Judge Liman Finds No Protectable Interest Over Familial Love in “Proud” Copyright Case – On Monday, August 16, U.S. District Judge Lewis J. Liman of the Southern District of New York entered a ruling granting a motion to dismiss a copyright infringement case filed by Solomon Clanton, a hip-hop artist performing as Slugga, filed against UMG Recordings and hip-hop artists 2 Chainz and Offset after finding that alleged similarities between their 2018 release “Proud” and a 2015 release by Slugga was an unprotectable expression of “familial love or pride or the efforts to instill it.”
USITC ALJ Rules That Google Infringed Sonos Patents, Recommends Import Ban – On Friday, August 13, Administrative Law Judge (ALJ) Charles E. Bullock of the U.S. International Trade Commission issued a preliminary finding in a Section 337 investigation indicating that certain devices imported into the U.S. for sale by Google infringed patents covering speaker technologies and owned by Sonos.
This Week on Wall Street
WSJ Reports on Amazon’s Plans to Open Brick-and-Mortar Department Stores Across U.S. – On Thursday, August 19, The Wall Street Journal reported that e-commerce giant Amazon is developing plans to open a series of 30,000 square-foot department stores across the U.S., with the first retail locations to open in Ohio and California, to increase the company’s brick-and-mortar presence nationwide.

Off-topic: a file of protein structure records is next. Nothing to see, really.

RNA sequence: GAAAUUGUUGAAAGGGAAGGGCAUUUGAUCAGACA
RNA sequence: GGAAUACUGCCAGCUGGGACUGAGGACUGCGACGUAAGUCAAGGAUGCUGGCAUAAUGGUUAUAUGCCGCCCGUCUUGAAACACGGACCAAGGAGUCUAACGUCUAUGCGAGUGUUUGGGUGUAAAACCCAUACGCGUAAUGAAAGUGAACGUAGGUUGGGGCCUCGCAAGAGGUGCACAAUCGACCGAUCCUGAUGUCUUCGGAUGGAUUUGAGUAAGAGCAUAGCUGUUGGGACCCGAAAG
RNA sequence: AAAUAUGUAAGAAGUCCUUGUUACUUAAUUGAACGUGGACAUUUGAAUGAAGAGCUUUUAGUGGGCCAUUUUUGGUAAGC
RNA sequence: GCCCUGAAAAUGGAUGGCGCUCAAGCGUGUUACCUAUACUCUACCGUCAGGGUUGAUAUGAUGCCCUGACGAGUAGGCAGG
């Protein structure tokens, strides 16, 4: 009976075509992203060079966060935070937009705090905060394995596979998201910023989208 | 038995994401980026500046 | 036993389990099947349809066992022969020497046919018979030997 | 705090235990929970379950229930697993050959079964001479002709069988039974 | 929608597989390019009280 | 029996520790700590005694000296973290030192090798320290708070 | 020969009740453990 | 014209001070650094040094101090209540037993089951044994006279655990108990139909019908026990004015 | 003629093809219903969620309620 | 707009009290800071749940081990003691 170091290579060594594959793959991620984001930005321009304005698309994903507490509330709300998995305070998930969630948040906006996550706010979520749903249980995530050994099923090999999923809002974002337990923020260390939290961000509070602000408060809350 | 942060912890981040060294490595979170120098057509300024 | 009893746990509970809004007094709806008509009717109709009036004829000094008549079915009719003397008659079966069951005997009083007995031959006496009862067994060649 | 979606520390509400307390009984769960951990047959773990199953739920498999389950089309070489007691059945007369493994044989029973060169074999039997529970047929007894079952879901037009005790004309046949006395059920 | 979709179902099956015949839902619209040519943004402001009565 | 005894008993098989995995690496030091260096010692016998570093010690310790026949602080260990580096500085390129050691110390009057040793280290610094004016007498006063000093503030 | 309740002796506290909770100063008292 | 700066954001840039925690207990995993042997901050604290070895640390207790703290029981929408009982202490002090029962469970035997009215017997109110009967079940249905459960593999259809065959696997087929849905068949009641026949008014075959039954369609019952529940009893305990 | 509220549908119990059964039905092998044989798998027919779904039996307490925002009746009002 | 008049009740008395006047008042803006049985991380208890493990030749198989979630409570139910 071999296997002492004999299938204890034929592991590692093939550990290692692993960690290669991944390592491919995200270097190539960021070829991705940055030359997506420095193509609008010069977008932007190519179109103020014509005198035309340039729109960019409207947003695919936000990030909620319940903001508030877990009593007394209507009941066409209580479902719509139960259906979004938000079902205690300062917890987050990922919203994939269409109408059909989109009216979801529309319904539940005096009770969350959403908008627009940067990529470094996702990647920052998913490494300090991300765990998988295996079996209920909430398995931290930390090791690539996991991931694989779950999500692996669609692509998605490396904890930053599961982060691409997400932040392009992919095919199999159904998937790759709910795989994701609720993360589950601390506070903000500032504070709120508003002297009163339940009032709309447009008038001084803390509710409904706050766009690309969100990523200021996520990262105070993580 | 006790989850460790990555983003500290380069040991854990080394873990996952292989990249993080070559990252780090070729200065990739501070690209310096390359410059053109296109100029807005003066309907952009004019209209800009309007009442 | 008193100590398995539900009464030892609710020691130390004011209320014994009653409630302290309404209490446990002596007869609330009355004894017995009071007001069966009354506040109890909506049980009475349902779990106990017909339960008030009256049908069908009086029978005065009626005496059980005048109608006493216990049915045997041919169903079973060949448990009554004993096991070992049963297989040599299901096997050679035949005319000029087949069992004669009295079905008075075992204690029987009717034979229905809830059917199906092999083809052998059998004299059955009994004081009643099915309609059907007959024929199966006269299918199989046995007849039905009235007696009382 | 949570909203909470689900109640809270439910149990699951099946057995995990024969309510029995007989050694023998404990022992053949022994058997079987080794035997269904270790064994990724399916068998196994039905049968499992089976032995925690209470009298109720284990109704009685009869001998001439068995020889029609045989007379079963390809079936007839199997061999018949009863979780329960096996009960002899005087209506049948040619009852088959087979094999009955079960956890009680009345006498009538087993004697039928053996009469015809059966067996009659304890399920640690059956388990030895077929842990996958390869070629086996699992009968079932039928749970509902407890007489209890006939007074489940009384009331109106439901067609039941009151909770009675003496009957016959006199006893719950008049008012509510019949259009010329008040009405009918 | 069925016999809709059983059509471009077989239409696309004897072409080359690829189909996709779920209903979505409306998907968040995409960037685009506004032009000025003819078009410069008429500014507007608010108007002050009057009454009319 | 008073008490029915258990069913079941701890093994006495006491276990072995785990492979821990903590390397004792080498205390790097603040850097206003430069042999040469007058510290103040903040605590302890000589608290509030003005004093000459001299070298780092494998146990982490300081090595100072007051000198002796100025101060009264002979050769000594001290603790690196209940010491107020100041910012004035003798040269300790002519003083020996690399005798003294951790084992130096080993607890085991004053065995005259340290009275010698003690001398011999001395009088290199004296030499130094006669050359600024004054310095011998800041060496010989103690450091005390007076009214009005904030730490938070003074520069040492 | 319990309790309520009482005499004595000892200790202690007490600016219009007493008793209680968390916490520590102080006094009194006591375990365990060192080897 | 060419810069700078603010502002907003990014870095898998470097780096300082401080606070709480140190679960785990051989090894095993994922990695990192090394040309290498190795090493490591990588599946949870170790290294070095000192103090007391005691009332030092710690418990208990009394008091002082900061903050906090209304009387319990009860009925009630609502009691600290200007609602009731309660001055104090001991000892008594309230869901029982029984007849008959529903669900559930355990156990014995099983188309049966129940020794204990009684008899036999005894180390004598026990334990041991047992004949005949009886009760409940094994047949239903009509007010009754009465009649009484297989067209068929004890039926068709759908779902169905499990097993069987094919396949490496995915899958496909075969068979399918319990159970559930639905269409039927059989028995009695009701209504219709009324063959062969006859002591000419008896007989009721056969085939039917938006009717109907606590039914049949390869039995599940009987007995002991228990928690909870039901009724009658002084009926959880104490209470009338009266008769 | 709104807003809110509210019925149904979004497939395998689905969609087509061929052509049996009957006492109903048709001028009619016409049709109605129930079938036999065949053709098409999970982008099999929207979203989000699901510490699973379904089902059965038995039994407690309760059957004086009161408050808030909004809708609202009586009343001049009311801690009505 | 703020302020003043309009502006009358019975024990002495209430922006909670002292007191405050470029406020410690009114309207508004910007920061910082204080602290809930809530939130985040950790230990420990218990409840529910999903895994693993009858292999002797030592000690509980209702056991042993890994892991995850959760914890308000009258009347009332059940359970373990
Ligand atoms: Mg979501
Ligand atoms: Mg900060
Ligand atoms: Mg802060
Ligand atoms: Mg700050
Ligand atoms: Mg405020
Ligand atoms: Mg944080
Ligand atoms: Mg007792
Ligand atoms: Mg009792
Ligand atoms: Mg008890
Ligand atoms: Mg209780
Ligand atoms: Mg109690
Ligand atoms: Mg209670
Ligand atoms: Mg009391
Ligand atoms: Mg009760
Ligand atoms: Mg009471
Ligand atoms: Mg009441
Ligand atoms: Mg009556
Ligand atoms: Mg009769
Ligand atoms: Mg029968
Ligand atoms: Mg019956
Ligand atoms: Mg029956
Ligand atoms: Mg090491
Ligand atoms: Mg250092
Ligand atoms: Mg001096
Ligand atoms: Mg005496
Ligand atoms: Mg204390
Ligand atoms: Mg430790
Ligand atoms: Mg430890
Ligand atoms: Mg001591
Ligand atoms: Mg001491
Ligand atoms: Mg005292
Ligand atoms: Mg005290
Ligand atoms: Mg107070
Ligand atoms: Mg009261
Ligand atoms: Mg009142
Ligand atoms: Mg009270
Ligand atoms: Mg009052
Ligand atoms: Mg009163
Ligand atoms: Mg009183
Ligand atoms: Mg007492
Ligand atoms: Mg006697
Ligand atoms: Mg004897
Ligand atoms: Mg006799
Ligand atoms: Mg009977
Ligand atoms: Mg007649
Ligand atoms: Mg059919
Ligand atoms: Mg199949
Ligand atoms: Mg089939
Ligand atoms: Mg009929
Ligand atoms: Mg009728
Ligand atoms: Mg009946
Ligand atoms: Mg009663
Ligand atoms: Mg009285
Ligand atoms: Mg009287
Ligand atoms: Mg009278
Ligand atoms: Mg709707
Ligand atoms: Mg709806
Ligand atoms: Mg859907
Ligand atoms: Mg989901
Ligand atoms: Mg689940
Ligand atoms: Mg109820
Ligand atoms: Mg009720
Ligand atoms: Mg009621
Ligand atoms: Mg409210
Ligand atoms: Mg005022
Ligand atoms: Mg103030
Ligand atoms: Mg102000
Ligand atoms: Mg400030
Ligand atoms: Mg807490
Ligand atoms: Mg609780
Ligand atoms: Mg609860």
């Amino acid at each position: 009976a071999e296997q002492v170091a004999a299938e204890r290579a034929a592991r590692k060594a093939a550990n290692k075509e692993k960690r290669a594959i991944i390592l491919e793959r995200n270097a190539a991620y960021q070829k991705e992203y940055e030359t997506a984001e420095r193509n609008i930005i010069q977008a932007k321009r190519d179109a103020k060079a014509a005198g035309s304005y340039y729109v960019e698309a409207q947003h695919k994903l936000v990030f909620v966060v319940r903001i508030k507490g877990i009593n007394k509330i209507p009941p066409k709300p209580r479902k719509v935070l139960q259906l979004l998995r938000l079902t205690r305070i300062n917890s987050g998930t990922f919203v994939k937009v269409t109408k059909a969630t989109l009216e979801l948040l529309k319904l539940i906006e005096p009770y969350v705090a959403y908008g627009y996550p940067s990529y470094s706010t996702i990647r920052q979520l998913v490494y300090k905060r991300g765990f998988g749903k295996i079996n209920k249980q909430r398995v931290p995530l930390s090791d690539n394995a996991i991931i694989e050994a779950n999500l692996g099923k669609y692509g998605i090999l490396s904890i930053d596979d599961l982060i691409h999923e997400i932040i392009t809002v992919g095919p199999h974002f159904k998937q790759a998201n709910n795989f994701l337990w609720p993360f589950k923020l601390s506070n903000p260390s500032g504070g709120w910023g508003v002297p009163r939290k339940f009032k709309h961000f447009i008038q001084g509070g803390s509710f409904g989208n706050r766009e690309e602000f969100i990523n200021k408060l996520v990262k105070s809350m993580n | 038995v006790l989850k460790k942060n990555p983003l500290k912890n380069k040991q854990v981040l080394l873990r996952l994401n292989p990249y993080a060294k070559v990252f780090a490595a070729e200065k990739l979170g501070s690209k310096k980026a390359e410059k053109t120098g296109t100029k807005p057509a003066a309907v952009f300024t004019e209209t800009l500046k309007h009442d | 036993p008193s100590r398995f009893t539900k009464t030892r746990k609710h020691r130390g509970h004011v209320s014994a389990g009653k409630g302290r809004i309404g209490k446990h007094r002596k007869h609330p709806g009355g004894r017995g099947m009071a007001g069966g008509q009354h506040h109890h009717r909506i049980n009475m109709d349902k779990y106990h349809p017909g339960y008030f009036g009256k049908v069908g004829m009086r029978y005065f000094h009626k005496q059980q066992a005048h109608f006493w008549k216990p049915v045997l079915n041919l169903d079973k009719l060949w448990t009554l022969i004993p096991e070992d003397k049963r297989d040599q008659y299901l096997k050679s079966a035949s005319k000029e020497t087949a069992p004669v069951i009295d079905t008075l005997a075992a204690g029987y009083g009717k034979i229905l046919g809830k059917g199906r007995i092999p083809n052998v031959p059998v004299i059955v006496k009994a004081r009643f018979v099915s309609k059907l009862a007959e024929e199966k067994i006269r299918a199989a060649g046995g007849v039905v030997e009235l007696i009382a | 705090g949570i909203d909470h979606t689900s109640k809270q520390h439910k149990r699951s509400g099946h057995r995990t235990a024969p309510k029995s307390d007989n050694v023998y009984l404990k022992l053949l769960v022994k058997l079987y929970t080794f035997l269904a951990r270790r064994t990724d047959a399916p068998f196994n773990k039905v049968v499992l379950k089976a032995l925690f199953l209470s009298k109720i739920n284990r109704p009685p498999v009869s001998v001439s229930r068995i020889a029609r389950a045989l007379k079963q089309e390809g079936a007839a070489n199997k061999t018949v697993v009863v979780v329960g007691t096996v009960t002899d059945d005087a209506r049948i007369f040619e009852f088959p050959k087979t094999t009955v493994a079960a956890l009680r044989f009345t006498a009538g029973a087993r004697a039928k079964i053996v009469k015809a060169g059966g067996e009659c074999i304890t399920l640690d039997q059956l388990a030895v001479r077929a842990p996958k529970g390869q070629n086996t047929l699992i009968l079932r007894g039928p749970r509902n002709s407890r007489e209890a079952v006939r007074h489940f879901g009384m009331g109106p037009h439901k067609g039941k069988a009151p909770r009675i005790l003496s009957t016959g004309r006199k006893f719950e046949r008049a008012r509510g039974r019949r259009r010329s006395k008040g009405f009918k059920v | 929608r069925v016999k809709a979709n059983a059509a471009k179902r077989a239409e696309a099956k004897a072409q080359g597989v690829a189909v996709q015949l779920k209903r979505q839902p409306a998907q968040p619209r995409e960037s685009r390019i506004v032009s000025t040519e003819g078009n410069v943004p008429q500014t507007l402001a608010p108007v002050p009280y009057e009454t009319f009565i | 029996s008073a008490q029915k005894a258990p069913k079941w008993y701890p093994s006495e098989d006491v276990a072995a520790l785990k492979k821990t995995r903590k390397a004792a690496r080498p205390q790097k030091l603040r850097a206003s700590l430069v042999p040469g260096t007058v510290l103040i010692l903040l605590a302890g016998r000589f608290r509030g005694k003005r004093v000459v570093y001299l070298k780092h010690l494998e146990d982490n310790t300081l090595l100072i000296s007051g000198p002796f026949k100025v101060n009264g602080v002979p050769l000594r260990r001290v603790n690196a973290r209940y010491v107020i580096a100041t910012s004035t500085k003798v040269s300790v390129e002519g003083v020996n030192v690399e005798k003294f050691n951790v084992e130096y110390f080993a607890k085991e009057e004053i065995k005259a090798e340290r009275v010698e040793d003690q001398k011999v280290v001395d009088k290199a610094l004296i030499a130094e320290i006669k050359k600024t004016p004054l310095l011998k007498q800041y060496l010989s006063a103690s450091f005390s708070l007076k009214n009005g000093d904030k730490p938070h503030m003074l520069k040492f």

Tencent Shares Pop After Shrugging Off New Chinese Copyright Rules – On Monday, August 16, shares of Chinese entertainment technology firm Tencent increased 3.1 percent after reporting quarterly earnings in part because of statements from company executives indicating that a copyright edict preventing Tencent from engaging in exclusive music licensing agreements is not expected to have major negative impacts on the company’s revenues.
Quarterly Earnings – The following firms identified among the IPO’s Top 300 Patent Recipients for 2020 are announcing quarterly earnings next week (2020 rank in parentheses):
- Monday: None
- Tuesday: Intuit Inc. (238th); Medtronic plc (28th)
- Wednesday:com, Inc. (94th); Splunk Inc. (t-232nd); Xiaomi Inc. (213th)
- Thursday: Dell Technologies (12th); HP Inc. (46th); Marvell Technology Group Ltd. (207th)
- Friday: BOE Technology Group Co., Ltd. (18th); ZTE Corp. (t-208th)